I recorded at the time.
Readers of the memoir
may draw their own
conclusions from it.
David Lodge
Edgbaston, Birmingham
Sleepwalking to
Brexit disaster
One 77-year-old volunteer
from North Tyneside General
Hospital, who drives patients
and visitors with mobility
needs around in an electric
buggy, says he enjoys putting
people at ease. Volunteering
is also key to strengthening
relationships in communities.
HelpForce would welcome
the chance to work with the
Jo Cox Commission to help
address a huge social issue
and reduce loneliness in a
really purposeful way.
Sir Thomas Hughes-Hallett
founder and chairman of
HelpForce, and chairman
of Chelsea and Westminster
NHS Foundation Trust
Global action on
Burma gem trade
that need to regulate or even
ban the trade in such items.
Robert Blunden, by email
Blood diamonds from Sierra
Leone, gold from African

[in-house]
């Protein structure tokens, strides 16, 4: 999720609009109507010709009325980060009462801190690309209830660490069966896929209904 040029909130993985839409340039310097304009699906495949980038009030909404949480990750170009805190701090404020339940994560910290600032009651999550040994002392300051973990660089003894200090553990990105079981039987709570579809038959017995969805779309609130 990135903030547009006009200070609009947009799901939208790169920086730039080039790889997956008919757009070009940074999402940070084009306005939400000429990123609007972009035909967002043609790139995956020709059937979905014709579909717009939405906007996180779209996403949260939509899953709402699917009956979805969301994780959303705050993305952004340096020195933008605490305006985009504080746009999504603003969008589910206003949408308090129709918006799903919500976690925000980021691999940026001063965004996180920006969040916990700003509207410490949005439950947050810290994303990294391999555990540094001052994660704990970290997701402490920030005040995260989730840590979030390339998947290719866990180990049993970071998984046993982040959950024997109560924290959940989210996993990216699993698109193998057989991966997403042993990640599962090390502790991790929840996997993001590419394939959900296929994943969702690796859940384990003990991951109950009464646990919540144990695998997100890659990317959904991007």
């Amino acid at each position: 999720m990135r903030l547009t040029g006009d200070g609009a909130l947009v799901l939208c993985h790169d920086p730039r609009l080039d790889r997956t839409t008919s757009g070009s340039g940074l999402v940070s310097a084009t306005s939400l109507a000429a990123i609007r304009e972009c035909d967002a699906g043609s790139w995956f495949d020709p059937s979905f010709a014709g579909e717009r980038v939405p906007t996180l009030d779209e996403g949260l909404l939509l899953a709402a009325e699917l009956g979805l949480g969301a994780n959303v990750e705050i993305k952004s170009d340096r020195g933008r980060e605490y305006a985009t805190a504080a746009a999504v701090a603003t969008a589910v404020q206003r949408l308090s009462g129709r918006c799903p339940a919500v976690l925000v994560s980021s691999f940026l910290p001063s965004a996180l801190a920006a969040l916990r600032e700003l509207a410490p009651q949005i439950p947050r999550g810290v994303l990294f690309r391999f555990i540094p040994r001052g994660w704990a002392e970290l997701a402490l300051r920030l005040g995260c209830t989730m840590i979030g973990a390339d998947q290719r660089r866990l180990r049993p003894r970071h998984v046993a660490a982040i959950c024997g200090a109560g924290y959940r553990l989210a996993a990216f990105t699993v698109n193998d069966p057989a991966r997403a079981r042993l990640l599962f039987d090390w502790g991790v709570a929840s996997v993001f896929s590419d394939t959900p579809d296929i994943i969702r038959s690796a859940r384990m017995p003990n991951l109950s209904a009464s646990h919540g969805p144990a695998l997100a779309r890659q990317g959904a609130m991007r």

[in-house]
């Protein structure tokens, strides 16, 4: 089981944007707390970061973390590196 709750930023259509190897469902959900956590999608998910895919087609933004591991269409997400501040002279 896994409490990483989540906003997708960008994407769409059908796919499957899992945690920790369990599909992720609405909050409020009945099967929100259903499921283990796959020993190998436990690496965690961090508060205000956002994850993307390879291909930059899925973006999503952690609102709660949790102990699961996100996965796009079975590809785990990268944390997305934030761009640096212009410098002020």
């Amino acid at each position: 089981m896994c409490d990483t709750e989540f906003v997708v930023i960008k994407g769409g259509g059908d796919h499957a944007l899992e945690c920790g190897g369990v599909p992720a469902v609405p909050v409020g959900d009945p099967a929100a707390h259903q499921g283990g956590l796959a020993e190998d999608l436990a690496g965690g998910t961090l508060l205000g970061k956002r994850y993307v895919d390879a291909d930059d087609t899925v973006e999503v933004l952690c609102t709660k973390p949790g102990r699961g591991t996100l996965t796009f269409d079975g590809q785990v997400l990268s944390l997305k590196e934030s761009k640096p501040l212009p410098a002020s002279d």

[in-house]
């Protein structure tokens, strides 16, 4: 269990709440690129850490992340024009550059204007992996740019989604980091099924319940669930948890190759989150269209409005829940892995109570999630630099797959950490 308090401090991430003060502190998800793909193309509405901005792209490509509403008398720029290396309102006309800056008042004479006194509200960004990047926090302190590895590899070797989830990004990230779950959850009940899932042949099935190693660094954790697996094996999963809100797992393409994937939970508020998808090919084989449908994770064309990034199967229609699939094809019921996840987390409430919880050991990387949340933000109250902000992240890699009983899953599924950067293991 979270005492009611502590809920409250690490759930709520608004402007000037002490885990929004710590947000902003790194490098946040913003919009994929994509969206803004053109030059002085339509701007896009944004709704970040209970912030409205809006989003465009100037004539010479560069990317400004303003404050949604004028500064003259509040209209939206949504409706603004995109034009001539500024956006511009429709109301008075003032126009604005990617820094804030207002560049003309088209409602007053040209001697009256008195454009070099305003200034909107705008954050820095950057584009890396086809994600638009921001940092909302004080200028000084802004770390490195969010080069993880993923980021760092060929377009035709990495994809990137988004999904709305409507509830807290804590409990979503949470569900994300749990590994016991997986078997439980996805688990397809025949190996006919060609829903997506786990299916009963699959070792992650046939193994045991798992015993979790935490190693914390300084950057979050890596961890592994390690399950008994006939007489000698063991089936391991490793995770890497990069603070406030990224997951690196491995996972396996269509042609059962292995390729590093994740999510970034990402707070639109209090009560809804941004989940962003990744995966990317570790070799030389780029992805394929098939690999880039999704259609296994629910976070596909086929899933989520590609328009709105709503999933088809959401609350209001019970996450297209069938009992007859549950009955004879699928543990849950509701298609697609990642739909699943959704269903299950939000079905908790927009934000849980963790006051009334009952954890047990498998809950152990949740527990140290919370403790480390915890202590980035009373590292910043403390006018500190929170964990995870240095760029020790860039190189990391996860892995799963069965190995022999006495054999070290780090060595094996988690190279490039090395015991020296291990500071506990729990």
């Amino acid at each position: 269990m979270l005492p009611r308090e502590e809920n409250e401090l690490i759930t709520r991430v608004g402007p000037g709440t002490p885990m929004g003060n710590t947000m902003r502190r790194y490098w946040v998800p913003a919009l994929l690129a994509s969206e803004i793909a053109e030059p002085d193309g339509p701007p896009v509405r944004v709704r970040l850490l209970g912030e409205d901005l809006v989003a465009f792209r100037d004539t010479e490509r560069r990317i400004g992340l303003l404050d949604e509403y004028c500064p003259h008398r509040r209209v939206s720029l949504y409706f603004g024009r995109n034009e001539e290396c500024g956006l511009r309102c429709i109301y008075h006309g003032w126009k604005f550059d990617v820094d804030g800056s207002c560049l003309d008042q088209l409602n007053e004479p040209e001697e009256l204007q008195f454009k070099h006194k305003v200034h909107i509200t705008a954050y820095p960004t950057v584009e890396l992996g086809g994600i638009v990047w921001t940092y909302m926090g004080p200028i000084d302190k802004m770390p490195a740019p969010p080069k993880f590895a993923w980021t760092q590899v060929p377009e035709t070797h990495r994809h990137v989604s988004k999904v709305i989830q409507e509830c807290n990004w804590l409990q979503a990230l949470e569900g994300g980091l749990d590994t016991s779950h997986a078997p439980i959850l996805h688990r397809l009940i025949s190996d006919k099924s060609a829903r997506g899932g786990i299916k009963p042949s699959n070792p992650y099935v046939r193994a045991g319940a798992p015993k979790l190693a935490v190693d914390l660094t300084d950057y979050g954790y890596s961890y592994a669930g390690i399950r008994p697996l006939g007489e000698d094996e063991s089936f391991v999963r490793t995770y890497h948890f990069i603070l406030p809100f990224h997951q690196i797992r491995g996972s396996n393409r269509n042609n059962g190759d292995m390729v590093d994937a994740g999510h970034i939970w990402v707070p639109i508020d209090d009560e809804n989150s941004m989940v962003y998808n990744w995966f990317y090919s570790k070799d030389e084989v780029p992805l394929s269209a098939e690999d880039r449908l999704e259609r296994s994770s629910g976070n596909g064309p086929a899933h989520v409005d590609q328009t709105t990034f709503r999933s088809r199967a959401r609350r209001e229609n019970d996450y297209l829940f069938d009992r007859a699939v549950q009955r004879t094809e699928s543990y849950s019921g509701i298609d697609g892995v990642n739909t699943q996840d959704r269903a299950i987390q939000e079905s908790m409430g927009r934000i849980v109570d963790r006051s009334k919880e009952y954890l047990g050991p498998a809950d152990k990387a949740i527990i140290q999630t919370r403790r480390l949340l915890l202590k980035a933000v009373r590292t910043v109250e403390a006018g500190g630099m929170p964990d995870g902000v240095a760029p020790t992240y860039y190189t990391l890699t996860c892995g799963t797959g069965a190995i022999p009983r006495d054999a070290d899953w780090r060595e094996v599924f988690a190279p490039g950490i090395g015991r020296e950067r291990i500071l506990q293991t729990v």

countries run by despots,
poached ivory and now these
gemstones from Burma
(“Taint of Burma’s genocide
gems”, News, last week). All
these precious treasures are
sourced to meet the avarice of
the few. Good for Cartier that
it no longer buys rubies and
sapphires from Burma amid
a backlash over the Rohingya
crisis, but it is the various
markets — and possibly
democratic governments —
Solo effort
A jeweller can do something
about state genocide while
the UN and world powers
twiddle their thumbs. Odd.
David Harris, by email
With inflation at 3.1%, sterling
falling and consumer debt at
a record high, when will our
politicians wake up to the fact
that Brexit is damaging our
economy and the wellbeing
of ordinary people? We need
to deal with real issues: the
NHS, the care crisis and
education. We cannot go on
like this much longer.
Roy Harrison
Prestbury, Cheshire
Burying bad news
Am I alone in suspecting the
much vaunted sectoral
analyses do exist, but contain
such bad news the Brexiteers
United approach
Having read “A United States
of Europe was always their
plan. It’s worth any sum to
avoid that” (Comment, last